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CHAPTER 22:
THE NEW ADMINISTRATOR HAS PROBLEMS TO SOLVE
"I recall when I first got here, the director of finance handed me a note to sign to borrow a million dollars. I choked a little bit, because you don't sign a million-dollar note without reading it or at least asking what it's about. The hospital was so short of cash that they would pledge their accounts receivable to borrow a million dollars every month to meet their cash-flow needs. As soon as they collected their accounts receivable, they'd pay the bank back. But they could never get ahead, and the next month they'd borrow a million dollars and start all over again."

Cash flow was just one of the problems James D. Hart faced when he arrived at Northwest Hospital in January 1975. "It did not have a good working relationship between management, the board, and medical staff," Mr. Hart said. "Personnel problems were pretty evident in places. It was not bringing new, young talent in. It wasn't planning its future. The hospital might have edged into the black a time or two, but never enough to really count."

The board of trustees hired Jim Hart to revitalize Northwest Hospital. When Allan Davis resigned, a selection committee of George Holland, Frosty Richardson, John Larson, Byron Lane, Bill Millington, Winnie Hageman, Harold Cooper, and Dr. Louis Lancaster conducted a nationwide search for a replacement. They received about 250 applications, which Ms. Hageman and Mr. Richardson narrowed down to 60. The full board reduced this field to 20 and retained Holum Company, an executive search firm, to interview these semi-finalists and bring the top four back to Seattle for an interview.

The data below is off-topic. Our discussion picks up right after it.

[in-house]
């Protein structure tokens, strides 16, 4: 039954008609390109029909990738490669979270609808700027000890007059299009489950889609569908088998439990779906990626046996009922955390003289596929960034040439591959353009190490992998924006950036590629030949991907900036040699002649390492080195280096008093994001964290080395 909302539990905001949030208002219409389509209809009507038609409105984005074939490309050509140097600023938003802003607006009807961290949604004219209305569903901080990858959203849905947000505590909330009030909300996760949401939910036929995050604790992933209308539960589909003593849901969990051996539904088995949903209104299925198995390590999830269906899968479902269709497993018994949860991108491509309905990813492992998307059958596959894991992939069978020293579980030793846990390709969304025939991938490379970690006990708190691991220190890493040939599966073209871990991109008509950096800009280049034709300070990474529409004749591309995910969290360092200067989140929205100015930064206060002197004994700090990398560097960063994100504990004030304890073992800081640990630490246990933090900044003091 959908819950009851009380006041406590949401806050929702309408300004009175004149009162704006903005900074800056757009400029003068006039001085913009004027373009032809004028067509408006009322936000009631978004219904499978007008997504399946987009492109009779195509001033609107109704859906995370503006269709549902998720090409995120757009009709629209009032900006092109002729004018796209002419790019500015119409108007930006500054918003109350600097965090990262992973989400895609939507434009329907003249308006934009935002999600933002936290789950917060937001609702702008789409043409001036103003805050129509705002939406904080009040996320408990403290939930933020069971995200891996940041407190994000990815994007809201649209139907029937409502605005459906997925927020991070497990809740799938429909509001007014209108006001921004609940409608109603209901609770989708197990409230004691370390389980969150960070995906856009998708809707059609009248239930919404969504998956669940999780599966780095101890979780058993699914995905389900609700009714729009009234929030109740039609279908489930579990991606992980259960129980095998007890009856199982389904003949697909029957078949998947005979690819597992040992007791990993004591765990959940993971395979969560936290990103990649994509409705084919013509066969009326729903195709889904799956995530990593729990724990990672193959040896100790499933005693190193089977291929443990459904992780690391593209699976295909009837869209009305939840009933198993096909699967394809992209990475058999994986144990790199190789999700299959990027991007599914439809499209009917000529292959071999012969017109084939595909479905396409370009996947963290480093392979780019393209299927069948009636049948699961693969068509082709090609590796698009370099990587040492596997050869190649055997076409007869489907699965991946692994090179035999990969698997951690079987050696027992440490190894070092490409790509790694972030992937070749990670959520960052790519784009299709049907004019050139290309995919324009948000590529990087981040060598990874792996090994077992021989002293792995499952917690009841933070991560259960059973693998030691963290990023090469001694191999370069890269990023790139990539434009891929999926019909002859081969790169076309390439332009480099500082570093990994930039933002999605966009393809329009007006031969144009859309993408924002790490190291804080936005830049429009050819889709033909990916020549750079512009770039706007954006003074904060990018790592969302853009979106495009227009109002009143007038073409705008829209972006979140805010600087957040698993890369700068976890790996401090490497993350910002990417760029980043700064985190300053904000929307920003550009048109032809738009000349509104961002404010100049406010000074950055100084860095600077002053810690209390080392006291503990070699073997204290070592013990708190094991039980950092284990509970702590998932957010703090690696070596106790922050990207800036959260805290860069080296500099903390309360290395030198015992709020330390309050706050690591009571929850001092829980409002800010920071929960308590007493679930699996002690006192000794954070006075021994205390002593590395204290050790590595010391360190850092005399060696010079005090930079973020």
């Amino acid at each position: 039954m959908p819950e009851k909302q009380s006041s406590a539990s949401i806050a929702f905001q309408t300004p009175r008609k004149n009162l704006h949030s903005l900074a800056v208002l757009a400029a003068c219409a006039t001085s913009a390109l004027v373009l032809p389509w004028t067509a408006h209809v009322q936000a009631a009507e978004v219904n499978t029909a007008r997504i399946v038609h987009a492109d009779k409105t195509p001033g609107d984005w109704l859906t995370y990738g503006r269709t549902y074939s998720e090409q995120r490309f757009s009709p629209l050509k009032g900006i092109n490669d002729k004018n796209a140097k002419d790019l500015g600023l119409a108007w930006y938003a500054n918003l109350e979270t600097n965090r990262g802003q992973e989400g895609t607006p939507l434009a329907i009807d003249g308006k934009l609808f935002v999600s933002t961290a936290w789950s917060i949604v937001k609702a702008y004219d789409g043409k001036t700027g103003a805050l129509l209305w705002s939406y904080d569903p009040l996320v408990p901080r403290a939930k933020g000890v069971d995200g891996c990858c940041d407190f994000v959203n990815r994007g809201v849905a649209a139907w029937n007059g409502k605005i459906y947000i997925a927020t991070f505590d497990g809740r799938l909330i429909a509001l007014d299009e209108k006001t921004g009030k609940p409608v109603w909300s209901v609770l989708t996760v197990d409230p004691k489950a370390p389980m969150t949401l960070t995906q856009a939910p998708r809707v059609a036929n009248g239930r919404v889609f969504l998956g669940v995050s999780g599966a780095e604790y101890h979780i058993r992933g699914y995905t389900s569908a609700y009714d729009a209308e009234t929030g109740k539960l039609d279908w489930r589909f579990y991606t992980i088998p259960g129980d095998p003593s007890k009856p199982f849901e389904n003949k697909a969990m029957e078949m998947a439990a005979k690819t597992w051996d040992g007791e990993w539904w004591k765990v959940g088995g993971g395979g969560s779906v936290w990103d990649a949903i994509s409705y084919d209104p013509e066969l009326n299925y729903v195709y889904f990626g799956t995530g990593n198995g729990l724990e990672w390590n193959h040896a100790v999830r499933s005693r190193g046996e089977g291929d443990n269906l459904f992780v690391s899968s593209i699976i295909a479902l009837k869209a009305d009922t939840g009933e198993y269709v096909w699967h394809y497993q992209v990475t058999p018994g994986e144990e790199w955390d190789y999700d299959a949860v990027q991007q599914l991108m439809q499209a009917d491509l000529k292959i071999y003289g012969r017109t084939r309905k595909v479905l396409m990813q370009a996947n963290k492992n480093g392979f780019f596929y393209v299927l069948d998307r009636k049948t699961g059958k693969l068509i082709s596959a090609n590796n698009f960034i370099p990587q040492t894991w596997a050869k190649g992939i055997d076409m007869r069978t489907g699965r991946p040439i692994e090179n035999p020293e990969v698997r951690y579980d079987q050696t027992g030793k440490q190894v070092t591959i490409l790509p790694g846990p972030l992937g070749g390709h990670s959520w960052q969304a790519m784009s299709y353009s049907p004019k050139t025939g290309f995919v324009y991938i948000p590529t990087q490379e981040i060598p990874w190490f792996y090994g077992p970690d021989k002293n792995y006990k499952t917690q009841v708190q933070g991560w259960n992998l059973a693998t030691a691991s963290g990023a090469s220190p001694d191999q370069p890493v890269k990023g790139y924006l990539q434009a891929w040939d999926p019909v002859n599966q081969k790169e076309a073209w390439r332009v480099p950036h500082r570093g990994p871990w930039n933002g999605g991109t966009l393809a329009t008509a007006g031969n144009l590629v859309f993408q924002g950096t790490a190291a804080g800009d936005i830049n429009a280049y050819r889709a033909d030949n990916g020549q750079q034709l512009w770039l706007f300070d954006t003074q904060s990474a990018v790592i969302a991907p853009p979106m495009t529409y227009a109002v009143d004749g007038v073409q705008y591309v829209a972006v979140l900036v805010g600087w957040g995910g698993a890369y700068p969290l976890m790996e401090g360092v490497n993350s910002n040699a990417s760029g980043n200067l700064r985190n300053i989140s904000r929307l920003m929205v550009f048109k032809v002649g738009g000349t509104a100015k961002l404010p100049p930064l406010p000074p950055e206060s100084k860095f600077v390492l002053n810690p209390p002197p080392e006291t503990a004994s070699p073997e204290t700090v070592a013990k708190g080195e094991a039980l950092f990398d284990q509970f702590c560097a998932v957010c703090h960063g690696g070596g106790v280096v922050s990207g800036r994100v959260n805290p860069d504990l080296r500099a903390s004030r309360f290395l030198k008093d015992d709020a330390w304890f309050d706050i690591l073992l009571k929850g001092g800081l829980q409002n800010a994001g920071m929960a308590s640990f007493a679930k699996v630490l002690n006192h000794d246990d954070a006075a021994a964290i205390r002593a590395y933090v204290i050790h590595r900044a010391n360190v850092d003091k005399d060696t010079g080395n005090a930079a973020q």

Jim Hart had been the administrator at a small hospital in Roseburg, Oregon. When he started there, it was losing money (occupancy was at about 24 percent) and had serious political difficulties in the community. Within a year he had stopped the losses, improved the occupancy rate by about 15 percent, completed the building program, and "engaged in a vigorous and complex legal battle about future development of the hospital in that community," said Mr. Hart.

He learned later that Mr. Richardson had been his champion through the review process at Northwest Hospital, and, Mr. Hart said, "I think if there was anything that won me the position, it was Frosty. He asked me what I saw as my relationship to the board. I said I was not necessarily there to do the board's bidding, but rather was there to lead, lead the board as well as the hospital and that they would respond to me and plans I laid out. I figured I'd either won the interview or lost the job right on the spot! The board's been very good to allow me to have that kind of freedom."

The relationship has turned out to be a good one. The board has, indeed, given the administration freedom to act. "I'll give him all the credit in the world," said Ms. Hageman of Mr. Hart, "but he wouldn't be able to do some of the things he does and be delegated as much as he has been without a board that was willing to do that." On the other hand, the board appreciates Mr. Hart's expertise: "We wouldn't have that tower, we wouldn't have any of this," said Mr. Richardson, without Jim Hart. "In my opinion that tower should be named the James Hart Building!"

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